How an Ontario couple is telling Black Canadians' stories — and setting Canadian history straight

Camille and Roger Dundas of have been celebrating the history of Black communities in Ontario. Now they want to go bigger
By Nam Kiwanuka - Published on Feb 14, 2017
Camille and Roger Dundas launched in 2013 to celebrate Black Canadians.



When Camille and Roger Dundas launched, they wanted to provide a platform for celebrating Black Canadian history, and to amplify the stories of Black Canadians' contributions to their communities.

“My favourite stories are the ones we do on Black business owners and entrepreneurs that I've never heard of,” says Camille, the editor-in-chief. “I love bringing their stories to light because I know with 100 per cent certainty that story is going to inspire at least one person to go into business, to follow their dreams, to stop putting limits on themselves, to stop saying ‘one day’ and [start saying] ‘day one.’”

The magazine, founded in 2013, profiles business owners and prominent Black Canadians and also highlights the contributions that Black people have made to Canada's history. Six months ago, the site also launched a social media campaign under the #BlackHistory365 hashtag, to highlight key people and events throughout the year. Camille and Roger rely on community elders and the Ontario Black History Society to help them round out their research — source material isn't always available in standard texts.

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“It’s incredible that the Canadian history books omit not only most of Black Canadian history, but African history as well,” says Roger, publisher of the website. “In Africa, we had thriving industries and societies … So we decided to educate ourselves, and our readers, about our Black Canadian history. I believe it puts us in the right perspective to understand why we need to have campaigns such as [the city of Toronto’s] Anti-Black Racism. Negative feelings towards Blacks have been handed down from generations of racist families.”

Camille and Roger have told the story of Oro Township — a Black settlement in Simcoe — and the fascinating life of Mathieu da Costa, the first recorded free Black person in Canada, who worked as a Mi’kmaq translator for European settlers.

a group of early Black settlers to Ontario plans to expand its focus outside Ontario and to feature more stories from across the country. While the site celebrates the contributions of Black Canadians, it also wants to acknowledge and to help correct our spotty and often misty-eyed view of Canadian history. 

While Canadians often don't know that Black people were enslaved here, for instance, and not just in the United States, ByBlacks tells the story of Peggy Pompadour, who fought against her captivity and that of her children. She was jailed and tortured in a prison on a site now occupied by the King Edward Hotel in downtown Toronto.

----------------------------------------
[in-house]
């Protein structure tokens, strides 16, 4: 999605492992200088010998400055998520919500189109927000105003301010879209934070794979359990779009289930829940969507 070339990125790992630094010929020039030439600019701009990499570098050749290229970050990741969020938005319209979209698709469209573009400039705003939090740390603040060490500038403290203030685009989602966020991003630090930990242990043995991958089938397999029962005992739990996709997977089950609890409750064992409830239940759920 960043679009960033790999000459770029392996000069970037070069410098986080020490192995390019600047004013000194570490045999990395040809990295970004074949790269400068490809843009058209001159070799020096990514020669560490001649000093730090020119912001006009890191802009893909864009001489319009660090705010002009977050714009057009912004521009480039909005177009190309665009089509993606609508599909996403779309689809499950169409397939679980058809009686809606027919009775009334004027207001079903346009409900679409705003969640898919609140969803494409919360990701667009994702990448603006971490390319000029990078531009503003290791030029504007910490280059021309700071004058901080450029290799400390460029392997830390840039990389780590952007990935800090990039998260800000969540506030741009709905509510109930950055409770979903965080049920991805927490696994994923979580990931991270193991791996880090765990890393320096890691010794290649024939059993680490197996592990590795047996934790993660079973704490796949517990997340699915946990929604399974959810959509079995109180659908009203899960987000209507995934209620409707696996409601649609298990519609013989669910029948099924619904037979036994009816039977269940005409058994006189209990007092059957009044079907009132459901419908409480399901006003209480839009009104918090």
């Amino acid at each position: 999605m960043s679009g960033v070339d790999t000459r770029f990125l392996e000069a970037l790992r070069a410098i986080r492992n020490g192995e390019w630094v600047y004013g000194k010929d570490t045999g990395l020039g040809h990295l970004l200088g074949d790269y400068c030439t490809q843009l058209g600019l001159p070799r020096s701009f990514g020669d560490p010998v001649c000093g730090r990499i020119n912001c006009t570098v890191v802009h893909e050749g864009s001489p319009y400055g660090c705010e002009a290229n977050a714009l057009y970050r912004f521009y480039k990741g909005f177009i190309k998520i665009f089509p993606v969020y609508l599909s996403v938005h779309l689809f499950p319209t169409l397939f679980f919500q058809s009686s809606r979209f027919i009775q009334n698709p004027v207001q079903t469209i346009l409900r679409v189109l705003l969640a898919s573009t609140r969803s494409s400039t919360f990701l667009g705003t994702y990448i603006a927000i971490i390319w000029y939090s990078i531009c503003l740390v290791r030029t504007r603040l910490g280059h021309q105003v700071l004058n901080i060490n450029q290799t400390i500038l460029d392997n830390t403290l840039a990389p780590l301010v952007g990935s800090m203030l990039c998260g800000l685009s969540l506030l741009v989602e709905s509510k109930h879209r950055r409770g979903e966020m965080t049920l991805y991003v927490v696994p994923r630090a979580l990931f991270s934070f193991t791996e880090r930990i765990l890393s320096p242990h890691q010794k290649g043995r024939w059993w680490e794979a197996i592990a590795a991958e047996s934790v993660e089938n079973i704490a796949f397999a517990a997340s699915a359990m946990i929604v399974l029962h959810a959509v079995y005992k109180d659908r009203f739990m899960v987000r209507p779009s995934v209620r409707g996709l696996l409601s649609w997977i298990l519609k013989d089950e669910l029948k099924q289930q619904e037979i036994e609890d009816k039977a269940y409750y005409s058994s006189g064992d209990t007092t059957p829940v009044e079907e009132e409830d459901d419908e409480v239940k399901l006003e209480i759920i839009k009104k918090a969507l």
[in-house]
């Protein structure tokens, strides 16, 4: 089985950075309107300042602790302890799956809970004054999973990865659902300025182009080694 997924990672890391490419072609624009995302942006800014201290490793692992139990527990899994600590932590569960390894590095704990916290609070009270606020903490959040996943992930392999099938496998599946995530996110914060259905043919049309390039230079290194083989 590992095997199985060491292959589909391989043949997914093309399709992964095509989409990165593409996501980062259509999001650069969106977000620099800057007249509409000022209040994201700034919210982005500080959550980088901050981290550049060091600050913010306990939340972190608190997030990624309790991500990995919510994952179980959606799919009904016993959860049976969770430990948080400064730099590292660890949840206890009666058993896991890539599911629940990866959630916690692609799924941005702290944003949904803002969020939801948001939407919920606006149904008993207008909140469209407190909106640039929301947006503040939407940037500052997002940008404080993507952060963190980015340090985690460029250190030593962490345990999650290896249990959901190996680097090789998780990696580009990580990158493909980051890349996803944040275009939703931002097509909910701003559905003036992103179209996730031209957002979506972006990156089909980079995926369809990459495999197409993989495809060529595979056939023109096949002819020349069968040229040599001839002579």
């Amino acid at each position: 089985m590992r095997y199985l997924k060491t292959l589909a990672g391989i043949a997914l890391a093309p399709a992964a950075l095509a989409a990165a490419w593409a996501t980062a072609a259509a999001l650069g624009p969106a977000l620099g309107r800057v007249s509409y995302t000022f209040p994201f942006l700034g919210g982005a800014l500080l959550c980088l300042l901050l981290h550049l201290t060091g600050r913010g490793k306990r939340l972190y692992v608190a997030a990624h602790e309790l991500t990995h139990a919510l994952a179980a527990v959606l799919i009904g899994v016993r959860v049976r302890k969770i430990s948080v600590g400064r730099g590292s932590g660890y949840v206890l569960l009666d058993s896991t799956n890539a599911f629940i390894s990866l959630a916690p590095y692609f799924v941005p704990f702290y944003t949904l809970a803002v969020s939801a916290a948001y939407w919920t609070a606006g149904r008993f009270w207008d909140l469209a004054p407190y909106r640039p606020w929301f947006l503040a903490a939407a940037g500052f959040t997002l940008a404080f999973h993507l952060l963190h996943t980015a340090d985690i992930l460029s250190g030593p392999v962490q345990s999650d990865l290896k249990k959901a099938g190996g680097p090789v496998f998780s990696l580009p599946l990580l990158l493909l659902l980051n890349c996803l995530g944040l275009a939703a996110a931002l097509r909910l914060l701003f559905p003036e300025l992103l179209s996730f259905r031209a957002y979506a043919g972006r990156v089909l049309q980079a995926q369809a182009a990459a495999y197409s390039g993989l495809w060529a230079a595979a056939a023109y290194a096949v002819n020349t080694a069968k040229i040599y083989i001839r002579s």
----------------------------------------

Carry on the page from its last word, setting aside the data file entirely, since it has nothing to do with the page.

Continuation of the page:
Similarly, Camille says, “Most of us have never heard that James McGill, the founder of McGill University, had six slaves of his own. Or of Marie Joseph Angelique, a slave resister who was hanged for allegedly burning down her owner's home, destroying much of what is now called Old Montreal.”

Camille says it’s important for Canadians to acknowledge that our country’s role in slavery wasn’t limited just to the Underground Railroad.

“Black history is Canadian history, but it's not treated as such ... Most people have no idea that slavery existed right here,” she says. “Because it's not taught in schools across the board and it's not part of the public dialogue … So there’s a part of me that feels Black History Month is patronizing. It feels like, okay, yeah, let’s give you a nice pat on the back during February, but you’re not actually important enough to be acknowledged or entrenched in the history books.”

But Camille stresses that Black Canadian history wasn’t limited to slavery: “Black Canadians were also pioneers and worked hard to build this country just like anyone else. Look up Amber Valley, Alberta, Henry Steed, and the Edwards family.”


Their projects also focus on more recent history.  They have reported on the West Indian Domestic Scheme of the 1960s, which forced mothers to leave their children in the Caribbean in order to qualify for the program; and on Howard Shearer, the first non-Japanese president of Hitachi Canada.

While there are other sites that focus primarily on the Black community — like and — has made some people within and outside Black communities uncomfortable simply by virtue of its name.

“I've had white people say, ‘Oh, could you imagine if I started an online magazine called ByWhites?'” Camille says. “I just laugh and remind them that the vast majority of media in this country already reflects the white narrative. So why would you need to start a magazine with that name?

"On the flip side, I've had Black people refuse to advertise their business on the site because they don't want people to think of them as a 'Black mortgage agent' or a 'Black insurance broker' … If you're a Black business owner that doesn't want to reach Black customers ... well, then okay. I'll just let you think about that.”

CORRECTION: This story has been updated to reflect that material is published on both the website and via the publication’s social media campaign, #BlackHistory365.

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